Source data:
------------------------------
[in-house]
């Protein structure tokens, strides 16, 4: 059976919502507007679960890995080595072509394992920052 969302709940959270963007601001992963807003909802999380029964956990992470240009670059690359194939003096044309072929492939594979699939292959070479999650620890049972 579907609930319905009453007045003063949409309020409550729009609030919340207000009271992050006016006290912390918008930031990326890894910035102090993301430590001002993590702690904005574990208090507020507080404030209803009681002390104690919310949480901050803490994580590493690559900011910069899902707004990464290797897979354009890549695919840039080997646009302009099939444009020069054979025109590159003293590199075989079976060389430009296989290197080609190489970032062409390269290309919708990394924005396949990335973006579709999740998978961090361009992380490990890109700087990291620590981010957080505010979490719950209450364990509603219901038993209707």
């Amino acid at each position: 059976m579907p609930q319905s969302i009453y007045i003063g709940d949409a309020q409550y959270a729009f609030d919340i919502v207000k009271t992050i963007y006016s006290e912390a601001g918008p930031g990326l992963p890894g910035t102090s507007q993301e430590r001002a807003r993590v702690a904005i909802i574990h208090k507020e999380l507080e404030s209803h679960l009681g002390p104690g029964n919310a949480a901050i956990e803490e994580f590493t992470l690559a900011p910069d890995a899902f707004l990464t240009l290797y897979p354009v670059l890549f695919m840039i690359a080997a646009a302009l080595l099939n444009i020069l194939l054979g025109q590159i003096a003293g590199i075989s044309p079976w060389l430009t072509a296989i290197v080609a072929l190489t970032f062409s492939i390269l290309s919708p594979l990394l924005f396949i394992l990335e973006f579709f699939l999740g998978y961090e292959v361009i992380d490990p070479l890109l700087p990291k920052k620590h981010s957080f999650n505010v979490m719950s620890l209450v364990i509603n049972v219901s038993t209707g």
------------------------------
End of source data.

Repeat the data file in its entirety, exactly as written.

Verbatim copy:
[in-house]
């Protein structure tokens, strides 16, 4: 059976919502507007679960890995080595072509394992920052 969302709940959270963007601001992963807003909802999380029964956990992470240009670059690359194939003096044309072929492939594979699939292959070479999650620890049972 579907609930319905009453007045003063949409309020409550729009609030919340207000009271992050006016006290912390918008930031990326890894910035102090993301430590001002993590702690904005574990208090507020507080404030209803009681002390104690919310949480901050803490994580590493690559900011910069899902707004990464290797897979354009890549695919840039080997646009302009099939444009020069054979025109590159003293590199075989079976060389430009296989290197080609190489970032062409390269290309919708990394924005396949990335973006579709999740998978961090361009992380490990890109700087990291620590981010957080505010979490719950209450364990509603219901038993209707």
């Amino acid at each position: 059976m579907p609930q319905s969302i009453y007045i003063g709940d949409a309020q409550y959270a729009f609030d919340i919502v207000k009271t992050i963007y006016s006290e912390a601001g918008p930031g990326l992963p890894g910035t102090s507007q993301e430590r001002a807003r993590v702690a904005i909802i574990h208090k507020e999380l507080e404030s209803h679960l009681g002390p104690g029964n919310a949480a901050i956990e803490e994580f590493t992470l690559a900011p910069d890995a899902f707004l990464t240009l290797y897979p354009v670059l890549f695919m840039i690359a080997a646009a302009l080595l099939n444009i020069l194939l054979g025109q590159i003096a003293g590199i075989s044309p079976w060389l430009t072509a296989i290197v080609a072929l190489t970032f062409s492939i390269l290309s919708p594979l990394l924005f396949i394992l990335e973006f579709f699939l999740g998978y961090e292959v361009i992380d490990p070479l890109l700087p990291k920052k620590h981010s957080f999650n505010v979490m719950s620890l209450v364990i509603n049972v219901s038993t209707g």